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LULAC Advises Individuals NOT to Submit a Deferred Action Request Now- Wait to Apply
Photo: Deferred Action Program
LULAC advises eligible individuals NOT to submit a deferred action request under the Deferred Action Process for Young People memorandum issued by Secretary Napolitano on June 15. If you submit now, your application will be rejected. The Secretary’s directive gives USCIS 60 days to create a process to accept these requests and USCIS is unable to accept requests at this time. Please continue to check their website for updates.
Over the past three years, this Administration has undertaken an unprecedented effort to transform the immigration enforcement system into one that focuses on public safety, border security and the integrity of the immigration system. As DHS continues to focus its limited enforcement resources on the removal of individuals who pose a danger to national security or a risk to public safety, including aliens convicted of crimes, with particular emphasis on violent criminals, felons, and repeat offenders, DHS will move to exercise prosecutorial discretion to ensure that enforcement resources are not expended on low priority cases, such as individuals who were brought to this country through no fault of their own as children, have not been convicted of a felony offense, a significant misdemeanor offense, or multiple misdemeanor offenses, and meet other key criteria.
Effective immediately, certain young people who were brought to the United States through no fault of their own as young children and meet several key criteria will be considered for relief from removal from the country or entered into removal proceedings. Those who demonstrate that they meet the criteria will be eligible to receive deferred action for a period of two years, subject to renewal.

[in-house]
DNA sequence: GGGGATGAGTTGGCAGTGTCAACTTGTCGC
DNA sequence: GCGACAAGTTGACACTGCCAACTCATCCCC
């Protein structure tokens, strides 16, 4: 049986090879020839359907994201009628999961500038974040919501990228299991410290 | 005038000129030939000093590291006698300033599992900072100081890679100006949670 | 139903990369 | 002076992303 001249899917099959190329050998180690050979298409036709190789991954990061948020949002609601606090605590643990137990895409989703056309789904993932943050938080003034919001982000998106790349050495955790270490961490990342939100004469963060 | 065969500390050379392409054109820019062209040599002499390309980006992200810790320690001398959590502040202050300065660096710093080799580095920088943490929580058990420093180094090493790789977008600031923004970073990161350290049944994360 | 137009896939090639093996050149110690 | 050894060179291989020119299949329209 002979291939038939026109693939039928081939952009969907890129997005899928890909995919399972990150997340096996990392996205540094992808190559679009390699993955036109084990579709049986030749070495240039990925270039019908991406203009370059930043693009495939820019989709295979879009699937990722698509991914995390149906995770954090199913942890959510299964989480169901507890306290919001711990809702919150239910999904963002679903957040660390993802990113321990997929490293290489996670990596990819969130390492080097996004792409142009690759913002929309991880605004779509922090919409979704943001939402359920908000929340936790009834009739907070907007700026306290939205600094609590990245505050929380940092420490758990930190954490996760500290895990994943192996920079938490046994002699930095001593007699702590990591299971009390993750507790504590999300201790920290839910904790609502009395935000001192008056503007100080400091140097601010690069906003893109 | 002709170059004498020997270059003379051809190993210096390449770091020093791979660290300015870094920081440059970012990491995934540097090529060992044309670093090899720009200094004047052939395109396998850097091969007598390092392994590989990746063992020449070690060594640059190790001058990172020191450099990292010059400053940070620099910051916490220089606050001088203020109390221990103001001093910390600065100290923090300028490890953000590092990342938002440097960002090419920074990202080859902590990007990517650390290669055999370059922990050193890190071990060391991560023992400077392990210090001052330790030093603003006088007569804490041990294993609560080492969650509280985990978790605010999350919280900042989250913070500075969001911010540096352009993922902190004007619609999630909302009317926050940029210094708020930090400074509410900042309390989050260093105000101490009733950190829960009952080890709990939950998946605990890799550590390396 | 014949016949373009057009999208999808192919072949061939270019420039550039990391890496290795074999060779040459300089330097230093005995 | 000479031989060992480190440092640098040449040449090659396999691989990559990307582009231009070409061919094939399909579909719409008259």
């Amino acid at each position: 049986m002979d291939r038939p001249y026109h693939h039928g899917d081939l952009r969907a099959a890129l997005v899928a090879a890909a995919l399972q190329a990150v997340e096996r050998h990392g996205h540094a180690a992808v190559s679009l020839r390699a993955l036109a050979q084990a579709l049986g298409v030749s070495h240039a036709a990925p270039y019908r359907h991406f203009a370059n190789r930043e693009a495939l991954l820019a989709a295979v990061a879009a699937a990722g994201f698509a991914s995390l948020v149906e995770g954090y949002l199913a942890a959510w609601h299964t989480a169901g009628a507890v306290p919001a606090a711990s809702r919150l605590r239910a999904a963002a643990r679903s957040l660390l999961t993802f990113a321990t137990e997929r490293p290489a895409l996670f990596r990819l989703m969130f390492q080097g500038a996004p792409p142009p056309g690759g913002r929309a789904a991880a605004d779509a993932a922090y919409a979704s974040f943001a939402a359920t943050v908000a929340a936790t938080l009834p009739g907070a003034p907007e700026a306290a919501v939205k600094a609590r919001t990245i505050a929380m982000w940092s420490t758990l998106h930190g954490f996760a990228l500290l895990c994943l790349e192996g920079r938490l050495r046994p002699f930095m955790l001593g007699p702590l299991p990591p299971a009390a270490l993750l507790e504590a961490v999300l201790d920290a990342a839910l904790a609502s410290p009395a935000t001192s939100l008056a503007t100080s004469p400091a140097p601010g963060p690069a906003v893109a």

Only those individuals who can prove through verifiable documentation that they meet these criteria will be eligible for deferred action. Individuals will not be eligible if they are not currently in the United States and cannot prove that they have been physically present in the United States for a continuous period of not less than 5 years immediately preceding today’s date. The use of prosecutorial discretion confers no substantive right or pathway to citizenship. Only the Congress, acting through its legislative authority, can confer these rights.
While this guidance takes effect immediately, USCIS and ICE expect to begin implementation of the application processes within sixty days. Do not apply - this application process is not yet available. If you apply early, your application will be rejected. Beginning June 18, 2012 and available now, individuals can call USCIS’ hotline at 1-800-375-5283 or ICE’s hotline at 1-888-351-4024 during business hours with questions or to request more information on the forthcoming process.